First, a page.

We're told of the importance of saving for retirement, but in case you didn't get the memo, here's the scoop: Unless you have a pension or another solid source of income, you'll need a healthy amount of independent savings to cover the bills once you're no longer working. Social Security alone just won't cut it, and if you don't accumulate a decent chunk of cash in your nest egg, you're going to struggle financially when you're older.
Unfortunately, many of today's workers don't have pensions -- but they also don't have much in the way of savings, either. In fact, the Federal Reserve Board reports that fewer than 40% of U.S. adults think their retirement savings are on track, and it's not just younger workers who feel that way. One in eight older workers in their 50s and 60s have no personal savings, and fewer than 50% of folks in this age group think they're on track for a financially secure retirement.
If you're lacking confidence in your retirement savings, it's time to start making some changes while you still have a paycheck rolling in. Otherwise, you're likely to struggle when your working years come to a close.
1. Start saving immediately
Whether you're 30 or 60, if you're not happy with the way your nest egg is looking, your best bet is to start saving more money as soon as you possibly can, even if that means contributing an extra $50 your first month and working your way up from there. Currently, workers under 50 can put up to $18,500 a year into a 401(k) and $5,500 into an IRA. If you're 50 or older, you get a catch-up provision that raises these limits to $24,500 and $6,500, respectively.
This means that if you're 60 years old with just $40,000 set aside for the future, maxing out a 401(k) for the next seven years will leave you with $276,000, assuming your investments generate a 7% average annual return during that time.
Of course, if you're younger, you don't need to get as extreme. Imagine you're 40 years old with $40,000 in your IRA or 401(k). If you were to save $400 a month for the next 27 years, you'd end up with $606,000, assuming that same 7% average annual return. And that's a decent chunk of money to work with.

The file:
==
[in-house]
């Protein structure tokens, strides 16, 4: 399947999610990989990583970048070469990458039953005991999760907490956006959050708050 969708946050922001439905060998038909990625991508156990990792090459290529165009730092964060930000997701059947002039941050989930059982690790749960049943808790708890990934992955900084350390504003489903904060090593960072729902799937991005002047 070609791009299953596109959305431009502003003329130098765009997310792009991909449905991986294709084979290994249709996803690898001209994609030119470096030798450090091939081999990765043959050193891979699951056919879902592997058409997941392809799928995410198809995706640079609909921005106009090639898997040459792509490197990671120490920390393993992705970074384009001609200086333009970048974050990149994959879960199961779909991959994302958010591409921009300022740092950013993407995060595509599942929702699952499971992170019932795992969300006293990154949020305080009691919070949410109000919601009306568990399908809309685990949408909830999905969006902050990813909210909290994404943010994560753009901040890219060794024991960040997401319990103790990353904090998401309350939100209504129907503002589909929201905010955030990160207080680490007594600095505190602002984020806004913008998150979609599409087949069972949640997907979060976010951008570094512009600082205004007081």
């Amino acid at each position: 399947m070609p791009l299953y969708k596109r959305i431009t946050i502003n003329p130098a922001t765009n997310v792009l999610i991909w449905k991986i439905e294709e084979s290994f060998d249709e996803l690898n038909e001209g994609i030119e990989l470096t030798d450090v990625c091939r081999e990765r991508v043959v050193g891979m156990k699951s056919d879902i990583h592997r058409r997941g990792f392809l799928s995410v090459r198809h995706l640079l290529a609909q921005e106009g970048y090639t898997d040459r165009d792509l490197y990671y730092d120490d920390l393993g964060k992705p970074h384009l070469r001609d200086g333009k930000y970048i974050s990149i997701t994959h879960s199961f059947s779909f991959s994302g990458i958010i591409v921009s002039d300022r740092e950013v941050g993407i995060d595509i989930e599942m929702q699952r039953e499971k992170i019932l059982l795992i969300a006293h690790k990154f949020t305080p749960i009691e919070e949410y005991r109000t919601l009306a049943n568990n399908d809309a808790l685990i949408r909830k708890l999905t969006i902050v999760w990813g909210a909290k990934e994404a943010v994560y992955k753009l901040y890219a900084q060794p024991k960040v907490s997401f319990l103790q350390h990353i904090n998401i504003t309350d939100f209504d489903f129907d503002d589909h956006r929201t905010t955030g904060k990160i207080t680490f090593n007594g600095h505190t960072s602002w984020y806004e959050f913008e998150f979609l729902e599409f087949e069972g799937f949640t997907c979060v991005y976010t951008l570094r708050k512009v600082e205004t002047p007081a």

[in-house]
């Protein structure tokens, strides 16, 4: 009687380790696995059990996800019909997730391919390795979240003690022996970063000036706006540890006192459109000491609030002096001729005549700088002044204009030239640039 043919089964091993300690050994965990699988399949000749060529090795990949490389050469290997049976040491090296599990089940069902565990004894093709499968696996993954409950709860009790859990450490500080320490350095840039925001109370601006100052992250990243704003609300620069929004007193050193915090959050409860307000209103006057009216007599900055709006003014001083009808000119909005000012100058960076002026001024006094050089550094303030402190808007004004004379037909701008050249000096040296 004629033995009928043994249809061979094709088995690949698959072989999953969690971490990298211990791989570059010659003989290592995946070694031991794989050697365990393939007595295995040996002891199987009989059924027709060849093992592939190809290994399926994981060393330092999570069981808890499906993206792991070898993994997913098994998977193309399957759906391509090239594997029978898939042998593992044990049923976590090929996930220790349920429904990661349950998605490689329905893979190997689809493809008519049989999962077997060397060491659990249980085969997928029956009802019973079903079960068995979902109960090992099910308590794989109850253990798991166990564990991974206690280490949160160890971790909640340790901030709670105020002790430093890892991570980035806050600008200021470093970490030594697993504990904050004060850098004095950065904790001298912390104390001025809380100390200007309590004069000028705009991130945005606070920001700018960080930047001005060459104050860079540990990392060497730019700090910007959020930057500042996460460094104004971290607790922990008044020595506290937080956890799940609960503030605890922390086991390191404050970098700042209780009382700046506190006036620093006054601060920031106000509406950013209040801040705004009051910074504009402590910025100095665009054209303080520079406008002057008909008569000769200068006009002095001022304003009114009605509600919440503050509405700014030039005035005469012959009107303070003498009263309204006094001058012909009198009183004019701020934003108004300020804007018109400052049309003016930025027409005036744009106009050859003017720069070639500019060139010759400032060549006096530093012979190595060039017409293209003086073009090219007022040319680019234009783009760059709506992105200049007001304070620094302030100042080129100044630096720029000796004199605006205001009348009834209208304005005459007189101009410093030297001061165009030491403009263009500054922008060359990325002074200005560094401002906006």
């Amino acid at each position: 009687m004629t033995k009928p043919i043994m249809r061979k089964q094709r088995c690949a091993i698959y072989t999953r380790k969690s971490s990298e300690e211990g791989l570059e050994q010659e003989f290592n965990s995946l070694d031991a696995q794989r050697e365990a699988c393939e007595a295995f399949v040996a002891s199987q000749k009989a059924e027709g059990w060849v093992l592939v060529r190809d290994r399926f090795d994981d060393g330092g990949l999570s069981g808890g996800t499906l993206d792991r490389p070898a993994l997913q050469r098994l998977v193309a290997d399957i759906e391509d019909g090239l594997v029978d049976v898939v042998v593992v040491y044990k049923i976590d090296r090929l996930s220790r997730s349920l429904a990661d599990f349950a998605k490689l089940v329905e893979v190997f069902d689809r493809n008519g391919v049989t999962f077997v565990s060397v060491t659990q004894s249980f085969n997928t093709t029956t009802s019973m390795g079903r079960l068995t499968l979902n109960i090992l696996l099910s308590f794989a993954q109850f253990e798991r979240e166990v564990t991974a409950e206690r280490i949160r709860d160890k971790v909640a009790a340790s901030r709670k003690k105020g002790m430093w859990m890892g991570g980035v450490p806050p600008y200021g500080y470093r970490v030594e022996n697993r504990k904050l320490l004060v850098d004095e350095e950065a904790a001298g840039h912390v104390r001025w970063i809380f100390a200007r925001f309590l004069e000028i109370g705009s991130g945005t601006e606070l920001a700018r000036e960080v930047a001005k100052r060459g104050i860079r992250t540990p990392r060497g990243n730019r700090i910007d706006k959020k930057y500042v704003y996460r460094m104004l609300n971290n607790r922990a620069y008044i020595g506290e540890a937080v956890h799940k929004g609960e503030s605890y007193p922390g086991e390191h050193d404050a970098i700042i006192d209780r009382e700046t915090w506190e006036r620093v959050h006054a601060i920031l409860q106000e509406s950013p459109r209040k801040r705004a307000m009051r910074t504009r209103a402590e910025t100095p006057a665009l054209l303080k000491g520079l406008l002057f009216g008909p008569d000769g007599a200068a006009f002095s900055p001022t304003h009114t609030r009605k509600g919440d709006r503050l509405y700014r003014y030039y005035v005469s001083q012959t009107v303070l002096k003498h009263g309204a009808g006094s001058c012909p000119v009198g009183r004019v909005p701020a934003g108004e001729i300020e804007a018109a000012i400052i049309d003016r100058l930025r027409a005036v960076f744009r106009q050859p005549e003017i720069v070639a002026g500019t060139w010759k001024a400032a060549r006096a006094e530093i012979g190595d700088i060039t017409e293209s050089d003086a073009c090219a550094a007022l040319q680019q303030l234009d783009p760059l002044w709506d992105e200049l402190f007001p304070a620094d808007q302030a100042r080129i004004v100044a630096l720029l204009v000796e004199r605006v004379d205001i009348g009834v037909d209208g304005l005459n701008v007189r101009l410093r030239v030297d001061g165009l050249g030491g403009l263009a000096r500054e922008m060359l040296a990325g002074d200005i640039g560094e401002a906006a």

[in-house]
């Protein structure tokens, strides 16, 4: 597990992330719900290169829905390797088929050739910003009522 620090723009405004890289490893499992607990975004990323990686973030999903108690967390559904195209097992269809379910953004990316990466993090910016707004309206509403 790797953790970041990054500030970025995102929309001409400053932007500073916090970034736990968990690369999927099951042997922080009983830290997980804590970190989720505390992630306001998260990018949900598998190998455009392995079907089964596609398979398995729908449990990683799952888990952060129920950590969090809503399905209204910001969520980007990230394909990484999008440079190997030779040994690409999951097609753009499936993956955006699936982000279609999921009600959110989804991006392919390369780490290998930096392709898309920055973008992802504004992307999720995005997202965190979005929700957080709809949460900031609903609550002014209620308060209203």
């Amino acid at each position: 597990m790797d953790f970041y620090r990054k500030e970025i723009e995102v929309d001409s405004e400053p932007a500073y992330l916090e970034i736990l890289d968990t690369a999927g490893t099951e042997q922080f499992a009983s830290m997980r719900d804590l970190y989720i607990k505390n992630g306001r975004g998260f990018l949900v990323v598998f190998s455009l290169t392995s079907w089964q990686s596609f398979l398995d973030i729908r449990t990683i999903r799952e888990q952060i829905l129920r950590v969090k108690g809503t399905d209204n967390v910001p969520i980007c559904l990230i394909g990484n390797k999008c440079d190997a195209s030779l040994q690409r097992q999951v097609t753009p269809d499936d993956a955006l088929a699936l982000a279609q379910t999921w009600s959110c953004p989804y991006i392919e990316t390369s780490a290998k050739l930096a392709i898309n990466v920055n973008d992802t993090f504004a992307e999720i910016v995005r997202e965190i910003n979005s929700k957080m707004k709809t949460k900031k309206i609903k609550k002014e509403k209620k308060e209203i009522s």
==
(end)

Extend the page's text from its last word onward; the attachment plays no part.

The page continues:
2. Work longer
Maybe your goal is to retire at your Social Security full retirement age (66, 67, or somewhere in between for today's workers), or to call it quits at 65 when you're eligible for Medicare. That's all fine and good, but if your savings aren't up to snuff, you may have to resign yourself to working longer than expected. That could mean staying at your job until 70 or even beyond.
But it's not all bad news. First of all, seniors are living longer these days, so even if you put in a few extra years in the workforce, you might still easily end up with a 20-year retirement or more. Additionally, some studies have shown that working longer can lead to a longer life, so if it makes sense to do so from a financial standpoint, hold off on tendering your resignation.
3. Have a backup plan
If you still have a number of working years ahead of you, you have a great opportunity to continue building a nest egg and retire with a respectable sum of cash. But if you're in your 60s already with limited savings, and the idea of maxing out a retirement plan for the next 10 years is laughable, then you may have no choice but to resort to a backup plan once your career closes out. That could mean planning to work part-time in retirement, renting out a portion of your home to collect monthly income, or even converting a hobby into a money-making opportunity. You can only do so much to make up for lost time, so if retirement is looming and your savings aren't looking great, you'll need to be flexible and get creative.
If you're concerned that your savings aren't on track for retirement, don't just ignore the problem. Start putting more money away, make plans to extend your career, and devise a backup plan for generating additional income during your golden years. It's a far better bet than winding up cash-strapped and hating retirement as a result.